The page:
Noted author Theodore Dreiser lived in Glendale twice during his writing career. The first time, around 1919, he began sketching out the beginnings of his famous book “An American Tragedy.” Dreiser and his then-girlfriend, Helen Richardson, moved here from Hollywood.
“We were taken with Glendale’s homelike quality and nearness to Hollywood,” she wrote in her 1951 book, “My life with Theodore Dreiser.”
The couple bought a white cottage with green shutters and awnings for $4,500 near Pioneer Drive and Columbus Avenue. They purchased bedroom furniture, but had no other furniture, so Dreiser sat and wrote in a small breakfast nook in a corner of the kitchen. There, she continued, he worked on several projects including what eventually became “An American Tragedy.”
Dreiser had already authored his first novel by the time he moved to Glendale. That book was based on his experiences while writing for the Chicago Daily Globe. Grieved by the distressing scenes he found in that city’s morgues, police stations and hospitals, he wrote “Sister Carrie,” according to his obituary in the Los Angeles Times, Dec. 29, 1945.
When it was published in 1900, “Sister Carrie” received negative reviews and it was not widely sold until 1912. By then, Dreiser was living in New York City where he met Richardson, a budding actress. Together, they moved to Hollywood, then to Glendale. There, in the kitchen nook described above, Dreiser began working on a book based on sensational crime.
Dreiser reveled in his solitude, Richardson later wrote. “He was not inclined to welcome any intrusion. When friends came to Los Angeles, he would meet them downtown.” To relax, the writer began gardening, turning a vacant lot next door into a huge bed of zinnias and chatting with neighbors about the vivid flowers, according to a Glendale News-Press article, Nov. 11, 1951.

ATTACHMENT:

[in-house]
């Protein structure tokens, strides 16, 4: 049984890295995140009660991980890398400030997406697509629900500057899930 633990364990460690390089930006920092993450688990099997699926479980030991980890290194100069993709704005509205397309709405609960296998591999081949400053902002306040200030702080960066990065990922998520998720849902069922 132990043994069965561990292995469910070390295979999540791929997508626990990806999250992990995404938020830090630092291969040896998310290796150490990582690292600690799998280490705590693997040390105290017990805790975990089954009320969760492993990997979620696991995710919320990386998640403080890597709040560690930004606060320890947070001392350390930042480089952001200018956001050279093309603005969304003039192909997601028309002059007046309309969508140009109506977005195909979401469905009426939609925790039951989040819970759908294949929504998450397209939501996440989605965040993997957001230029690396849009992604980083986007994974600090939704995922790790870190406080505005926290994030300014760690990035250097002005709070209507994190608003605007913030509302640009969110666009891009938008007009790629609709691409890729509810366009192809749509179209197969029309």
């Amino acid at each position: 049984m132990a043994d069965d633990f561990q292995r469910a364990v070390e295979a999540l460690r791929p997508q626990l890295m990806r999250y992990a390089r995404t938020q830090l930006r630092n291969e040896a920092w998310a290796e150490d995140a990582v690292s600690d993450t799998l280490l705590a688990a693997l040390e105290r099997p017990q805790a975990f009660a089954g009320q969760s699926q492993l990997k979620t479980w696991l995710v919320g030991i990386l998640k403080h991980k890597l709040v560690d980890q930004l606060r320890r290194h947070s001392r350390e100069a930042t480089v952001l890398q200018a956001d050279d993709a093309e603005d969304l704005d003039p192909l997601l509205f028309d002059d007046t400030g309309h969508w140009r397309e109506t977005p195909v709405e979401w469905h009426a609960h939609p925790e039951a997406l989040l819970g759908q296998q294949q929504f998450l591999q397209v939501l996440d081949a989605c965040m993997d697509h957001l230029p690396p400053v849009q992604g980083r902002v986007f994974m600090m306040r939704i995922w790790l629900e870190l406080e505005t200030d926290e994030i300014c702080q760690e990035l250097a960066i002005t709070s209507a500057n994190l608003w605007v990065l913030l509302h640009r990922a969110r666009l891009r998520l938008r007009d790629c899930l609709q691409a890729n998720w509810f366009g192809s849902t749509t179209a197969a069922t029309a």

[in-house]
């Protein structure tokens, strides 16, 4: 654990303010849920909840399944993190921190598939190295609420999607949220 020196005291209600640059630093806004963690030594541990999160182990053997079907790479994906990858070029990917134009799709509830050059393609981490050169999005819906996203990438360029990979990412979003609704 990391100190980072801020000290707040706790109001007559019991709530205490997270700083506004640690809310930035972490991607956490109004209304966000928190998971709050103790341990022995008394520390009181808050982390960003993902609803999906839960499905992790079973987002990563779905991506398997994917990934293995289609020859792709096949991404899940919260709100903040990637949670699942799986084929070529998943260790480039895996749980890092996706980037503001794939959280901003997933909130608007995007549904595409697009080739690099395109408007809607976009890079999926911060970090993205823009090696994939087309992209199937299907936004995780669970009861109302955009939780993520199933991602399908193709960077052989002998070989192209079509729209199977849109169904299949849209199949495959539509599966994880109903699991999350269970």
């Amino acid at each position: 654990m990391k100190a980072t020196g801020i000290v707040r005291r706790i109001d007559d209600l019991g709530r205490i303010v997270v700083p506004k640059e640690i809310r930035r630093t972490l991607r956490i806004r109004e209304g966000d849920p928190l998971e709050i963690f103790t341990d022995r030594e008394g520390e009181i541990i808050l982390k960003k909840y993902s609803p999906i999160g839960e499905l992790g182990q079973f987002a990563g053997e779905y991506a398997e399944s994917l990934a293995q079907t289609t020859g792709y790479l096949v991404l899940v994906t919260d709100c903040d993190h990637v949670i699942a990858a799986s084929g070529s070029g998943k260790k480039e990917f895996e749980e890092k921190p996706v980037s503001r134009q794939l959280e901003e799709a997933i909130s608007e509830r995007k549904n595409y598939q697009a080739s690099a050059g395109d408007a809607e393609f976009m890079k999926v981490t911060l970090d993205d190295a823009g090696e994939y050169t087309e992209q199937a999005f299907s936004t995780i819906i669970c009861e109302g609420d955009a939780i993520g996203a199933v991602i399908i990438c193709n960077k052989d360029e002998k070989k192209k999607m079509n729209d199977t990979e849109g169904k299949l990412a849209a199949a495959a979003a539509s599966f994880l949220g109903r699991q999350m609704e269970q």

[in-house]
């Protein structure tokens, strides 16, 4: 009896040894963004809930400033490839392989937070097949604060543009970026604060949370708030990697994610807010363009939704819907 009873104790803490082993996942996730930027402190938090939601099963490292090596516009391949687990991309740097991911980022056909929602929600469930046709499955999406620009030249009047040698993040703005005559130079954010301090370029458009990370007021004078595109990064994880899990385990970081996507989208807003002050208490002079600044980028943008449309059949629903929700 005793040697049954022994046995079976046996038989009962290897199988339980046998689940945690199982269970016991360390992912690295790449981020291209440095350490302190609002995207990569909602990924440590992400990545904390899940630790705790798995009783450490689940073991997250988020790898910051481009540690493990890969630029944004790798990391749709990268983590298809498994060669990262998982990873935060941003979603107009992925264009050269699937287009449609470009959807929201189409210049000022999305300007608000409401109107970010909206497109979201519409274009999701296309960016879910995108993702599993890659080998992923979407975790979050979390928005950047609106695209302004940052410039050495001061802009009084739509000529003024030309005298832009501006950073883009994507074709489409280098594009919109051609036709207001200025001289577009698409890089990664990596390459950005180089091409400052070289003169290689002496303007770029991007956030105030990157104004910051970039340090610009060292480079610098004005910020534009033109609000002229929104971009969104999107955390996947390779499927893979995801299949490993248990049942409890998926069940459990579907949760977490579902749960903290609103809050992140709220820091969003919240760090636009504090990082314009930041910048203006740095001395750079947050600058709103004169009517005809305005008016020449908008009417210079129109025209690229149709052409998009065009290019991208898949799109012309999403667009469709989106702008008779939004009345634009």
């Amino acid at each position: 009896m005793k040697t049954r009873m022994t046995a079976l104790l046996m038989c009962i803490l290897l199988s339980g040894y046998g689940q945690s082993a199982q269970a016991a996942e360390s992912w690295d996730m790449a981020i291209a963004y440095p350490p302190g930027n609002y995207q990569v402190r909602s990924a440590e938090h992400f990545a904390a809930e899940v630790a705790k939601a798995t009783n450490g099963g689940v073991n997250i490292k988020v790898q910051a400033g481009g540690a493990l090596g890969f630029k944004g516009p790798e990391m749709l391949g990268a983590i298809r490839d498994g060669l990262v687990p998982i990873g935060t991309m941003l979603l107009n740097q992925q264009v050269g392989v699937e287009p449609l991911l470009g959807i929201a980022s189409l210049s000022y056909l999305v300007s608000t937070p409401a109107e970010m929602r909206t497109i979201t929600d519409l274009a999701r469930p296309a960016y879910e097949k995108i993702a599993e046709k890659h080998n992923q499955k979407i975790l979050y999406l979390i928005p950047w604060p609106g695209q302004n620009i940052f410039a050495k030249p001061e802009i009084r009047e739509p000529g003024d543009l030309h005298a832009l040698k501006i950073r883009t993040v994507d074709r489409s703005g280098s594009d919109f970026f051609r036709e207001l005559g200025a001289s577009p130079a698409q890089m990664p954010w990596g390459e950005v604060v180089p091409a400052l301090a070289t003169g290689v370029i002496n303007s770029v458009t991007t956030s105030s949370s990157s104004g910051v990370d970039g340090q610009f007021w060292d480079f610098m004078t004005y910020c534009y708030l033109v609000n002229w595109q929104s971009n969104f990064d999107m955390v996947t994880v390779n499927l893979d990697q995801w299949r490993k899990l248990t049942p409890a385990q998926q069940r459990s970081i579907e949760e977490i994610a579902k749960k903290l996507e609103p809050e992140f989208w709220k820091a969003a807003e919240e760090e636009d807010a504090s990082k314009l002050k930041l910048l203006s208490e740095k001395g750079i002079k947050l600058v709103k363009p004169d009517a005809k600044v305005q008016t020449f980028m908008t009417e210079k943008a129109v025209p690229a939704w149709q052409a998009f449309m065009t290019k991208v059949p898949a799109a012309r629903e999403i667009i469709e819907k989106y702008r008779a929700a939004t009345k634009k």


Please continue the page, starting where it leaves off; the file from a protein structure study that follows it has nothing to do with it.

But his writing didn’t flourish. Frustrated with what he had written so far, he put the house up for sale and, along with Richardson, returned to New York to focus on “An American Tragedy,” published in 1925 to commercial and critical success.
Dreiser remained in New York for several years, then returned to California in 1938 with Richardson, whom he married in 1944. They moved to Glendale for a second time.
“Teddie was inclined toward Glendale where we had begun our life together 18 years before,” his wife wrote. “When we found a small apartment in an attractive court on Lorraine Avenue, very near our first little house, we took it.” They lived there for a year before returning to Hollywood.
One of his last social outings was to the wedding of George Smith, son of his research assistant, Lorna Smith, of Glendale. The wedding was in the Wee Kirk o’ the Heather in Forest Lawn Memorial Park in Glendale and the reception at the Byron Smith home on Glenoaks Boulevard.
Just days later, George Smith served as an honorary pallbearer at a burial service for Dreiser when the writer’s friend of many years, John H. Lawson, lauded him in the Church of the Recessional at Forest Lawn Memorial Park in Glendale.
Honorary pallbearer Charles Chaplin read a Dreiser poem at the service.
Readers Write: Theodore Dreiser was a very private person, according to notes left by Barbara Boyd, founder of the Special Collections Room. She wrote “I have been through every book we have on them and it is stated several times that they would never give out their address here or permit directory listings. Even his publishers had to use a post office box in Los Angeles and met with him in that city.”
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